Part 7 of The Family Dynamics of Victorian Fiction. [These materials have been excerpted by the author from Jerome Bump, "The Family Dynamics of the Reception of Art," Style 31.2 (1997): 328-350]
hen we look beyond the Brontës to the rest of Victorian fiction, we find other novels in which alcoholism is prominent and many others in which the dependencies are more subtle. The Mayor of Casterbridge, for example, revolves around chemical dependence. Like Arthur, Helen, and little Arthur, the main characters of this novel — Henchard, his wife Susan, and daughter Elizabeth — display almost all the features associated with the classic alcoholic family. Henchard, the alcoholic, suffers from many of the accompanying afflictions: "self-will run riot," low self-esteem, shame, guilt, self-castigation, self-punishment, loneliness, a death wish, and a tendency to depression. In his interactions with people he is often impulsive, unprincipled, quarrelsome, blaming, controlling, and verbally and emotionally abusive. Susan, like Helen, emerges as a classic coalcoholic or codependent, but with more severe pathology and less hope. She agrees to drink with him, resigns herself to her fate, tunes out his verbal abuse at first and later makes only mild protests and timid threats. She accepts being auctioned off in order to escape from him, but returns and puts herself entirely in his hands for the sake of her daughter. A family systems critic can explore the psychosomatic reactions she experiences when she sees her husband, her irresolution when he challenges her, and her repression of her emotions. A student of coalcoholism is not surprised to discover that instead of rejoicing when she finds that he has sobered up, she is "overpowered," "down," and wants to die, because the only life she knows is blaming and being the victim. She feels better when he admits his shame, but still refuses to forgive him. She has an even stronger death wish than Henchard does, and, like him, she suffers from low self esteem, loneliness, humorlessness, and sadness. Some readers identify more with Elizabeth Jane, a classic child of an alcoholic, who also suffers from low self-esteem. A family systems critic can reveal why she too is "sober " and humorless, and why her desire to see, to hear, and to understand is "repressed."
When this family first appears it is characterized by loneliness and silence. Both parents are obsessed with secrecy, the standard rule of many if not most family systems. Their meeting site is secret and they agree that secrecy is necessary to protect their shame. Henchard insists on keeping the secret of her parentage from Elizabeth even though his friend Farfrae recommends that he tell the truth. Also unable to tell her daughter the truth, Susan lies to Henchard and constantly worries about being discovered. At first Elizabeth is unsuspicious but eventually becomes aware (as many readers did) of the presence of secrets in the system and becomes troubled by them.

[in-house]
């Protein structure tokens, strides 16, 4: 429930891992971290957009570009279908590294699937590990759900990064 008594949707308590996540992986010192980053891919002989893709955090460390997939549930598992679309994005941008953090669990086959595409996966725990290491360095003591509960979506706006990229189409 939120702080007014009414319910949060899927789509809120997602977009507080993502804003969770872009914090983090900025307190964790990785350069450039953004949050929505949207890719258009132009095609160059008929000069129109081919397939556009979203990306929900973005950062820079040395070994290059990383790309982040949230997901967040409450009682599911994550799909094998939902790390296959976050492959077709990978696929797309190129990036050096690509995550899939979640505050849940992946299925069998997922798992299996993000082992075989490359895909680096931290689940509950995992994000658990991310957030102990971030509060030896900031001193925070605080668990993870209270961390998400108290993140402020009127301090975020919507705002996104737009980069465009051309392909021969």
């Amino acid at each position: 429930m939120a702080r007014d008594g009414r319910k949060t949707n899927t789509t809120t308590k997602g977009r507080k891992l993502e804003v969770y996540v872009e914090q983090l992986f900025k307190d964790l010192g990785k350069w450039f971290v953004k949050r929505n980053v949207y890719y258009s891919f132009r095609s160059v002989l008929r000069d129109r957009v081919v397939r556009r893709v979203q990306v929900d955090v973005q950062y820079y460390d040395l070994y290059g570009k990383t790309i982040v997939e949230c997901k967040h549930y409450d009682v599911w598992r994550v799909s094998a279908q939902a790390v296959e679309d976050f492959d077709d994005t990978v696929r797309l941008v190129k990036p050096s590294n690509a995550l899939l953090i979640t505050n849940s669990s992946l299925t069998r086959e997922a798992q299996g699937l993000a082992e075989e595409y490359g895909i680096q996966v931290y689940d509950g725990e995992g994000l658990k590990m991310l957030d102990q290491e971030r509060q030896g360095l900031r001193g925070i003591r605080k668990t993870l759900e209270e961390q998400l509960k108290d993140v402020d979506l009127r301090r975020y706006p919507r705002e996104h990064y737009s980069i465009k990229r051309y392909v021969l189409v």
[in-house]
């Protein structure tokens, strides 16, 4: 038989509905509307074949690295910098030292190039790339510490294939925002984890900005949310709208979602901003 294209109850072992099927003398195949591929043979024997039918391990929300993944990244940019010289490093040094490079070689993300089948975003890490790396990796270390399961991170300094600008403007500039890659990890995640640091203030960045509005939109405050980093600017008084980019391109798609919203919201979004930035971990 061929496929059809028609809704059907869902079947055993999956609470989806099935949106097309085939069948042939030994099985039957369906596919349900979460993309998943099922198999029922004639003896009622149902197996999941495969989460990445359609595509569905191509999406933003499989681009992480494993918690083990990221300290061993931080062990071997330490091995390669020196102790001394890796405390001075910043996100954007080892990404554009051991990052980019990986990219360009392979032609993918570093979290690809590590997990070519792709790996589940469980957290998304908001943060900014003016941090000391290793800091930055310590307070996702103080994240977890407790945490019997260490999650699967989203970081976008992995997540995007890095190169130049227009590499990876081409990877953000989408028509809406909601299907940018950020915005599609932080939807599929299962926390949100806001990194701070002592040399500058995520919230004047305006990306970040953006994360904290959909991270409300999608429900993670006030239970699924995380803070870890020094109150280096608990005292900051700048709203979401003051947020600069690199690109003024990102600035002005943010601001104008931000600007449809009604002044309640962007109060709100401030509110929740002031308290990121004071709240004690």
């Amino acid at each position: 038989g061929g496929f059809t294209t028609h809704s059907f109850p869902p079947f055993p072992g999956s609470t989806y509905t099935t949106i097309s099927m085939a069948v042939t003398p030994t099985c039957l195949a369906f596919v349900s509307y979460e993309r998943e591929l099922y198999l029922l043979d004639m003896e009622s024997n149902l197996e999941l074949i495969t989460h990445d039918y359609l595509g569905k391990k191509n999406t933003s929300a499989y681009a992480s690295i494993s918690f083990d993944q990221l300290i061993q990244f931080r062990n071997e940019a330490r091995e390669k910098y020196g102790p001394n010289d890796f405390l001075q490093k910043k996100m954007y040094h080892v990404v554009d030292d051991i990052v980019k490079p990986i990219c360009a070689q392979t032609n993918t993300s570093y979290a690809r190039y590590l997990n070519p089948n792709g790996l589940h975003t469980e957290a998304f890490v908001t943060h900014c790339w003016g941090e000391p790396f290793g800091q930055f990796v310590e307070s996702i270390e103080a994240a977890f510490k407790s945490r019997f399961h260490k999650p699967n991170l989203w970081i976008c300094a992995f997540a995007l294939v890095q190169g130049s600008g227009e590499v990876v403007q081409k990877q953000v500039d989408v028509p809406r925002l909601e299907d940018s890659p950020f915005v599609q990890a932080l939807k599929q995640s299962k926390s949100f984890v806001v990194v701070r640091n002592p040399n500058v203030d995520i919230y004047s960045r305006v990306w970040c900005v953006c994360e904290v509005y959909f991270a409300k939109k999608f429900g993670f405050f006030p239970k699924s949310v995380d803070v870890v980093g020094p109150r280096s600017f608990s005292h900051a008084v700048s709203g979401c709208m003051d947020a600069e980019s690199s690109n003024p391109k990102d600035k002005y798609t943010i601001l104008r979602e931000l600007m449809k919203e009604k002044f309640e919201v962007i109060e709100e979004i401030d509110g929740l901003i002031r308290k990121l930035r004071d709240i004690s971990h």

What is most remarkable about this novel from the point of view of the family systems approach to chemical dependency is that when Henchard sobers up some of his actions foreshadow those to be recommended by Alcoholics Anonymous, Al-Anon, and many other twelve-step groups in the next century. What is most surprising in a Hardy novel, the protagonist briefly experiences faith in a higher power, the equivalent of steps two and three: "Elizabeth-Jane heard him say, 'Who is such a reprobate as I! And yet it seems that even I be in Somebody's hand!'" When Henchard tells all to Farfrae it is very much like a fifth step . He then proceeds to what would be the eighth and ninth steps: making amends. He feels genuine remorse, is kind to Elizabeth-Jane and Susan, apologizes to Susan, and determines to make amends to her.
Like many A. A. members to come after him, Henchard renounces secrets and adopts a stance of rigorous honesty. He scrupulously reveals his debts and admits to the whole town that he auctioned off his wife. He even gives up some measure of control. For example, he initially attempts to control the choice of a last name for Elizabeth but he catches himself, backs off, and tells her not to agree with his choice just to please him. Even when Elizabeth chooses Farfrae as her lover (whom he almost killed) "Henchard vowed that he would leave them to their own devices, put nothing in the way of their courses, whatever they might mean." However, Henchard remains isolated in the novel, conspicuously without ready access to a higher power and the support of a group such as A. A. Hence his efforts alone are not enough to save the family, and he returns to drinking and starves himself to death. Nevertheless, as in Wuthering Heights, the second generation, Elizabeth-Jane and Farfrae, seems more functional.
- Introduction: Family Dynamics and the Limitations of Psychoanalytic and Postmodern Conceptions of Self
- Object Relations Theorists
- Family Dynamics, Family Systems Theory, and Literary Criticism
- Family-Systems Theory, Addiction, and the Novels of the Brontës
- Family-Systems Theory, Addiction, and Emily Brontës Wuthering Heights
- Family-Systems Theory, Addiction, and Thomas Hardy's The Mayor of Casterbridge
- Family-Systems Theory and Great Expectations
- Works Cited
Last modified 31 January 2001